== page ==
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Ask Sassy: Sassy solves your holiday problems

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Merry Early Christmas, you savvy, sassy readers. In this space I usually sink my teeth into a nice meaty modern problem, but since Christmas is coming I’m answering a holiday bouquet of questions today. Read on to see if any of these situations sound familiar.


Dear Sassy:

My husband’s female co-worker gave him an early Christmas gift: an iPad! She said it was an extra one that she didn’t need, and my husband already loves it and uses it all the time. He is not very close with this coworker, but I still think this is inappropriate. Can I ask him to give it back?

Dear iPad Widow:

I agree with you — an iPad, even a mini, is far too extravagant to serve as a gift to a casual office friend, especially if it makes the friend’s wife uncomfortable. That should be the number one reason for him to return it to her. Your concern is reasonable, and if your husband is a decent fellow (as I am suspecting he is, or you wouldn’t have married him), he will do the right thing and give it back. He can save up enough money to spring for his own gadget.

Dear Sassy:

What do you do when someone gives you or your kids a gift and you didn’t get them anything?

Dear Gifted:

You say “Thank you.” If this gift was a surprise to you that means you didn’t agree to exchange with that person beforehand, which means you, my friend, are off the hook. Don’t steal the giver’s joy by getting all weird about it and whining, “I didn’t get you anything!” and feeling bad. Just accept the gift graciously and be appropriately delighted. On the other hand, if you were supposed to exchange and you simply flaked? Say “Thank you” and then send or deliver your late gift as soon as possible afterwards.

Dear Sassy:

How should a divorced mom handle holiday cards? I have my last name. The boys have their dad’s. What’s our household name? On holiday cards I just put our first names, “from Jane, Billy, and Bob.” The return address label kills me. I end up just putting my full name. It seems weird.

Dear Head of the Household:

Girl, it’s going to feel weird for a long time, no matter what you do. Even long after a big life change that oddness can hit you when you least expect it, especially with seemingly small details like this that aren’t on any “divorce checklist.” For your cards, first names are fine since you are most likely sending them to people you know well. As for your return address, consider the proper way of addressing a family. It’s actually more proper to write “Mr. and Mrs. Michael Smith, Billy and Bob” instead of “The Smith Family.” You can lean on this tradition and just omit the dad: “Ms. Jane Single, Billy and Bob.” If any of that seems too clunky, then do whatever feels the least weird. After all, it’s a whole new strange and sometimes uncomfortable world for you. You need to limit your stress where you can so you can enjoy the holiday!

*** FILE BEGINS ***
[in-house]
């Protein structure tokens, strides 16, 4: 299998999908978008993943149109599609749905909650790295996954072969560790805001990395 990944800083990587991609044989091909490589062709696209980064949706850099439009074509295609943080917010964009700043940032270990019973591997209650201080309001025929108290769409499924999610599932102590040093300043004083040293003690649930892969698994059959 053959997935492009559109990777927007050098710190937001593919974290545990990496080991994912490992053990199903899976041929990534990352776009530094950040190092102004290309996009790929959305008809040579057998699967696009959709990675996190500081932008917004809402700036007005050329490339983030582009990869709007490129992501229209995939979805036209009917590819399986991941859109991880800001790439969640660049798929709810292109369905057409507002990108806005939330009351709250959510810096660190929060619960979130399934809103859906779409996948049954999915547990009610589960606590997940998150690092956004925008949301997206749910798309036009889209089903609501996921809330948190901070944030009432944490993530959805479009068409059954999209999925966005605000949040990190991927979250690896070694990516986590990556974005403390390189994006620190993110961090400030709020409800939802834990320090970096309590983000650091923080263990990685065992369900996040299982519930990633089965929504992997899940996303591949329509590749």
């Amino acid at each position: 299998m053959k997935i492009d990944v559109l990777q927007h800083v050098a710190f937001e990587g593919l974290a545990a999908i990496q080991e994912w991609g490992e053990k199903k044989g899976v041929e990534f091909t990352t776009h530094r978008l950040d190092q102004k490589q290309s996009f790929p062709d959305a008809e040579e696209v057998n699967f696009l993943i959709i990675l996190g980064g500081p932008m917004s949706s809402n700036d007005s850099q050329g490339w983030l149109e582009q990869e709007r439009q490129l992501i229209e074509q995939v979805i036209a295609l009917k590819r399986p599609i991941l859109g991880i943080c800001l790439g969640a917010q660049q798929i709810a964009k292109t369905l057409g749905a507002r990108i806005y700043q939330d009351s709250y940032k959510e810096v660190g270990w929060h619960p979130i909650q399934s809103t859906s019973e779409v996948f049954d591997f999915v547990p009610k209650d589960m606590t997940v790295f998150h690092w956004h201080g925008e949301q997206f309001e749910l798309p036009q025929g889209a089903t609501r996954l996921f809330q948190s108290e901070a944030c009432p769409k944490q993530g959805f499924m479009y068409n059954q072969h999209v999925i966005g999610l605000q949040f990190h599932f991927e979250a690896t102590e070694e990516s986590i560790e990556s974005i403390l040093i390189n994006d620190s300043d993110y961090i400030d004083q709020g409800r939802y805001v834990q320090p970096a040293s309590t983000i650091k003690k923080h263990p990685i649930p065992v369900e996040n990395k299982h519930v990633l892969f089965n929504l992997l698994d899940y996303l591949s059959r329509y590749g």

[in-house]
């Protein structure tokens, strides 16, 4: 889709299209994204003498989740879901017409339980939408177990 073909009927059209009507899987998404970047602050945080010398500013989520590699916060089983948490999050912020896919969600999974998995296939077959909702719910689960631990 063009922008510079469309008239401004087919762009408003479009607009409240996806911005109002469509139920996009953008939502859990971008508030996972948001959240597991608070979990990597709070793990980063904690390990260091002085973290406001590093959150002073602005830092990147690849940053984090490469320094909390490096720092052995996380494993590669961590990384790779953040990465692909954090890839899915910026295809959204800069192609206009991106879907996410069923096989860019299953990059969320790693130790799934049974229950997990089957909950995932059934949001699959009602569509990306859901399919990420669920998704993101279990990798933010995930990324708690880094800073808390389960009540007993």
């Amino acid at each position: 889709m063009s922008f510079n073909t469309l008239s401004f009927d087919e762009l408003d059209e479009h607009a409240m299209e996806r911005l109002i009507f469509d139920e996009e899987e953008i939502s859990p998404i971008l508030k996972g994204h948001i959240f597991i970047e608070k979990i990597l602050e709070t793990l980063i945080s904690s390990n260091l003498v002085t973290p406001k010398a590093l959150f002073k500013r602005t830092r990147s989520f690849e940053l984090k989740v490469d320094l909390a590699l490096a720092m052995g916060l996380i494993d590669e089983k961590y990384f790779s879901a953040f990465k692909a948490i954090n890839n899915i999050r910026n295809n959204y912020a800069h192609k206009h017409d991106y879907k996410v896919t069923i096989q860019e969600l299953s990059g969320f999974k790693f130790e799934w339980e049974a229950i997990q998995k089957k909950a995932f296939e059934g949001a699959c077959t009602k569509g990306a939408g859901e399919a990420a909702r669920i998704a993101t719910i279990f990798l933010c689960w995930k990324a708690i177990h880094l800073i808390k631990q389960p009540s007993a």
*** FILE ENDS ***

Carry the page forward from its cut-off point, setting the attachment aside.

Dear Sassy:

Let me get your opinion on something. Every year, for our work holiday party, a venue is chosen and then a price is set for the tickets. This year, the committee negotiated a package that includes an open bar. Obviously, this jacks up the price slightly. For those who do not drink or have maybe one glass of wine, is this unfair or is it something that just goes along with the territory when you are going to a party?  Is it even wise to have a party with open bar for a work function, which would obviously encourage people to drink more?

Dear Designated Driver:

What kind of company do you work for that doesn’t spring for a holiday party for its workers? That’s actually not a rhetorical question. In times of belt-tightening for all, it does make sense for a company to trim expenses like this, so let’s hope they at least give you a fruitcake or something.

I love that your workplace community is rallying to throw its own party. You sound like a festive bunch. What time should I be there?

But seriously, if your workplace is not sponsoring the party, it’s not technically a “work function” so ticket holders assume their own normal responsibility for how much they drink or don’t drink. And yes, teetotalers who get the shaft by not consuming as much as drinkers will have to weigh the pros and cons of going to this party, as in “are these people I see all day at work fun enough for me to pay to hang out with them some more?” And then if you do choose to attend and drink less or not at all, every time you see someone drinking a cocktail, you can say “You’re welcome. Merry Christmas.”

Perhaps something sounds strangely familiar. If so, pass it on to your friends, especially those who act inappropriately and need a good nudge. And send me your requests for advice to be handled in the new year. Start fresh, start Sassy! Submit your question for Ask Sassy here! (Or just email me, darling. We can keep it between us. AskSassy@savvysassymoms.com) You can also follow me on Twitter where I share pro tips on life every week.

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